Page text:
Here's a tip: If you taste this at this point you’ll think someone spilled too much ketchup in it. Just allow it to slowly simmer and as it thickens and the ketchup taste transforms into the sweet and tangy sauce we are looking for.
After about 15 minutes, taste it and adjust for seasonings. Serve it on your favorite bun or roll with some pickles and you are ready to enjoy! My favorite thing is to have some Frito Corn Chips on the side!
Hints and Tips
I find the balance between sweet and savory in this recipe is pretty good. The sweetness comes from the brown sugar as well as the ketchup. If it's just too sweet, try reducing the amount of brown sugar and maybe decrease the ketchup a little. (You can always add more if it's too dry). Make sure you taste it a few times while it’s simmering as you may find that the initial overt sweetness is countered by the savory ingredients as they simmer together.
Yes, ground turkey or ground chicken can be substituted for ground beef. The flavor, texture and color of the final dish may change slightly, but it will still be delicious. Ground beef is supplying some amount of fat which adds a creamier consistency and flavor, so you should choose ground turkey or chicken that has a higher fat content. All that means is that there is a higher percentage of dark meat in with the white meat when it is ground. Watch the skillet closely when it's browning so that it doesn't dry out too much. The ketchup and other wet ingredients should be enough to carry it through, but you could always add a splash of chicken stock if you think it’s needed.
I like a high-fat content, at least 80/20. That's 80 percent lean and 20 percent fat. The fat will contribute some great flavor while the beef is browning. You’ll be removing most of the fat before you add the remaining ingredients, so I wouldn't worry about notifying your cardiologist. If you want, use a 90/10 or 85/15 blend and it will still be delicious.
You can substitute prepared yellow mustard if you don;t have dry. Substitute 1 tablespoon of prepared mustard for each teaspoon of dry in the recipe. Dry mustard is one of those spices that you should keep on hand, so grab a can next time you're at the market, you’ll be glad you have it when you need it.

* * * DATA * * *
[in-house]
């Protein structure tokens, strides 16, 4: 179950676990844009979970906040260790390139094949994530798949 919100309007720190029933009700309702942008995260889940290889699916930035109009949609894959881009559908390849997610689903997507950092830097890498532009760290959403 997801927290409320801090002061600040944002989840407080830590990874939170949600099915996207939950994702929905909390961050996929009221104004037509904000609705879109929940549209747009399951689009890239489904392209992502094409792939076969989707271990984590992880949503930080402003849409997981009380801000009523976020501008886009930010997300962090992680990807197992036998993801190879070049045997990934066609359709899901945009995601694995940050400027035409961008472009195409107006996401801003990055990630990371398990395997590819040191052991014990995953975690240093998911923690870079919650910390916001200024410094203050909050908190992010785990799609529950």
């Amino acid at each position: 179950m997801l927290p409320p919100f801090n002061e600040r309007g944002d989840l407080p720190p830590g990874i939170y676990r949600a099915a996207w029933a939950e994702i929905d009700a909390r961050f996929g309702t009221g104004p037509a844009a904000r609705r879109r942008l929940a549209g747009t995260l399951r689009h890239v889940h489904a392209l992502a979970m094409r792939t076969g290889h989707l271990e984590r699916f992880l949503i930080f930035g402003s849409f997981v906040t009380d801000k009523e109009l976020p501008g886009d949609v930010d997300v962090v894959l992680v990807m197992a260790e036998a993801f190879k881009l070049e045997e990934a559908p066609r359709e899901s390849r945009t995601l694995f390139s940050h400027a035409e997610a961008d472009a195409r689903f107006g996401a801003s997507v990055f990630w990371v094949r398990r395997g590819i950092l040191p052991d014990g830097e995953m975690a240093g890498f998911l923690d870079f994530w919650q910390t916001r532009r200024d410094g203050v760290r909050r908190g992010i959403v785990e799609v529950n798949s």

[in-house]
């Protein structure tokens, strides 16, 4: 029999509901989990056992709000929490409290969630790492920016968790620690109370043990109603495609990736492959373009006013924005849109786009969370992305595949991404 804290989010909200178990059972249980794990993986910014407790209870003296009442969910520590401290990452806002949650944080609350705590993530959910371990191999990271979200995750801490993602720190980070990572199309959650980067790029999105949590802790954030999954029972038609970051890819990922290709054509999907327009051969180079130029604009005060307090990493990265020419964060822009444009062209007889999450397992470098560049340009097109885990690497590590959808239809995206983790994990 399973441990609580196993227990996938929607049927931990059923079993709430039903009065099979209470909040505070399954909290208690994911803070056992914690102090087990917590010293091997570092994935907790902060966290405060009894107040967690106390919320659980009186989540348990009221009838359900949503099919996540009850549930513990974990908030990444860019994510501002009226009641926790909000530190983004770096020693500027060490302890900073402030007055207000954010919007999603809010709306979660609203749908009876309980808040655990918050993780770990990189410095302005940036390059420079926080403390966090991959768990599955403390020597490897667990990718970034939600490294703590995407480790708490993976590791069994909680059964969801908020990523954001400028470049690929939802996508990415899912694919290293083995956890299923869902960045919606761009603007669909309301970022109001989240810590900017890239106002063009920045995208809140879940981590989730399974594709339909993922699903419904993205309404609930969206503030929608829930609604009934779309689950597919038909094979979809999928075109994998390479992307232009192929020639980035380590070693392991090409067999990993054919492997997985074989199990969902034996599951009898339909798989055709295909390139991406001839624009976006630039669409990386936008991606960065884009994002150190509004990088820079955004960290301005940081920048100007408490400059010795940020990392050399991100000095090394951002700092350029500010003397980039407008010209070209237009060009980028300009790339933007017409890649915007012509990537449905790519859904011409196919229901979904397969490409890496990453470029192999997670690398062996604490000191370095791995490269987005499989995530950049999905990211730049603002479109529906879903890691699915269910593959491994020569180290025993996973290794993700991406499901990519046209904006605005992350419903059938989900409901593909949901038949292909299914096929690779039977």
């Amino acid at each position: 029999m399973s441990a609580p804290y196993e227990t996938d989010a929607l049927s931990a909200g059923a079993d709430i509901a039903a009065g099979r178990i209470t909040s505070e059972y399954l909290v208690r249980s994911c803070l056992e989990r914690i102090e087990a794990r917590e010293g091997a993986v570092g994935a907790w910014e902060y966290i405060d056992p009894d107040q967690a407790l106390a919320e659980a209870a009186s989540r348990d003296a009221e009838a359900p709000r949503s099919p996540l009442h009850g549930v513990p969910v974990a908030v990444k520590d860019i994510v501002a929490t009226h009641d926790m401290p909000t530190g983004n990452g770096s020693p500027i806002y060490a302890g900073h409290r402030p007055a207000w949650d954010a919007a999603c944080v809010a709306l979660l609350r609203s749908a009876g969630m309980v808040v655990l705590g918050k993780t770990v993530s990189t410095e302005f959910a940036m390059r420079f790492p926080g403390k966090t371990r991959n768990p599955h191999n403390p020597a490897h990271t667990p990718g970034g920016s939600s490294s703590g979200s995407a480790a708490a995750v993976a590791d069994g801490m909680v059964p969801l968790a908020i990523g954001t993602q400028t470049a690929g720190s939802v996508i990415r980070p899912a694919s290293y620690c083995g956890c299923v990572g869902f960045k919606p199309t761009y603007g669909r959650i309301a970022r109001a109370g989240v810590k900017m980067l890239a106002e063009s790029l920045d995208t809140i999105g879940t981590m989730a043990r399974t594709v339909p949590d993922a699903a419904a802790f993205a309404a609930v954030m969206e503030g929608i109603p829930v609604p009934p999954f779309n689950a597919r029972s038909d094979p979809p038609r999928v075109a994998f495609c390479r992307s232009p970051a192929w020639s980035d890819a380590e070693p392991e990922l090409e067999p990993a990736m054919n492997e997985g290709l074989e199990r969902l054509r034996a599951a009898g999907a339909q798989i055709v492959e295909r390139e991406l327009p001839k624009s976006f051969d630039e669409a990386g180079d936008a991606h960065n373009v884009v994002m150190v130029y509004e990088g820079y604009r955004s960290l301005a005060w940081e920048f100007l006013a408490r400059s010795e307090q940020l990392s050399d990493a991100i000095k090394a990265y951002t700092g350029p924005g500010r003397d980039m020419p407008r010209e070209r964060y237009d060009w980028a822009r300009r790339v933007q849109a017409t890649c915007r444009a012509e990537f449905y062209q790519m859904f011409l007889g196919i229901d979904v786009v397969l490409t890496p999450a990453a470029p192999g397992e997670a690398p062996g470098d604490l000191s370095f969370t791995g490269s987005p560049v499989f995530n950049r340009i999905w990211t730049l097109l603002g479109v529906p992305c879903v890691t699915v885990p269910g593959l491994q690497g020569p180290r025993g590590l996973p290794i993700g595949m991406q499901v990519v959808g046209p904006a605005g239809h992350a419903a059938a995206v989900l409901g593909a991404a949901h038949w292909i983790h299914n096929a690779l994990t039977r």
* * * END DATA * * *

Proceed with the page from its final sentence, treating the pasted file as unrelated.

Yes, these Sloppy Joes will last 3 to 4 days in the refrigerator if stored properly in an airtight container. When you make the recipe, simmer it just a bit shorter than called for (maybe 5 or 10 minutes vs 15 minutes). Let the mixture come to room temperature before placing it in an airtight container, then reheat it in a saucepan, letting it simmer the remaining 5 or 10 minutes after getting to temperature.
Yes, properly stored Sloppy Joe will maintain its optimal quality for up to 6 months, if stored properly. Let the mixture cool to room temperature before placing it in an airtight container. When you are ready to eat it, simply let it thaw overnight in the fridge and reheat it on the stove. Two hints: try packaging it in 2 serving-size containers so that you have a ready supply in the freezer and secondly, follow the same tip on reducing the simmer time (as stated above) before you freeze it. Just make sure to simmer it until the consistency and texture meet your desire.
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Yeah You Right!
Here's What You Need
- 2 tablespoons bacon grease See Notes
- 2 pounds ground chuck 80/20
- 2 cups yellow onion chopped - 1 large onion
- 1 cup green pepper chopped - 1 small pepper
- 1 tablespoon garlic chopped - about 3 cloves
- 2 tablespoons jalapeno pepper chopped - Optional
- 3 tablespoons light brown sugar
- 1 tablespoon Creole seasoning
- 1 teaspoon dry mustard See Notes
- 1 teaspoons kosher salt
- ½ teaspoon ground black pepper
- ½ teaspoon cayenne pepper Optional
- 1 ½ cups ketchup
- 2 tablespoons Worcestershire Sauce
- 1 tablespoons apple cider vinegar
- 8 hamburger buns See Notes
Here's What You Do
- Combine all wet ingredients together and set aside. See NOTES: Mix these together very well in case you end up not using all of this.
- Mix all dry ingredients together and set aside.
- Melt the bacon fat in a large cast-iron skillet over medium-high heat.
- Sauté the onions and bell peppers in the bacon grease until the onions are starting to clear and brown.
- Add garlic and stir until aromatic, about 2 minutes.
- Next, add the ground beef by crumbling it into the onions. This will help brown the beef completely. Sauté the onions and beef until the pink is gone from the beef. Drain off excess fat.
- Add the dry ingredients to the beef and onions and mix together thoroughly.
- Now you will add the wet ingredients-starting off with about half. Mix this together very well before adding more. You may find that you don't need all of the wet ingredients to get the consistency you want. Set aside any that you have left over to add if needed.
- Reduce the heat to low and simmer the mixture for about 15 minutes while the sauce thickens. Stir regularly. Taste for seasoning. See NOTES.
- Serve on hamburger buns or rolls.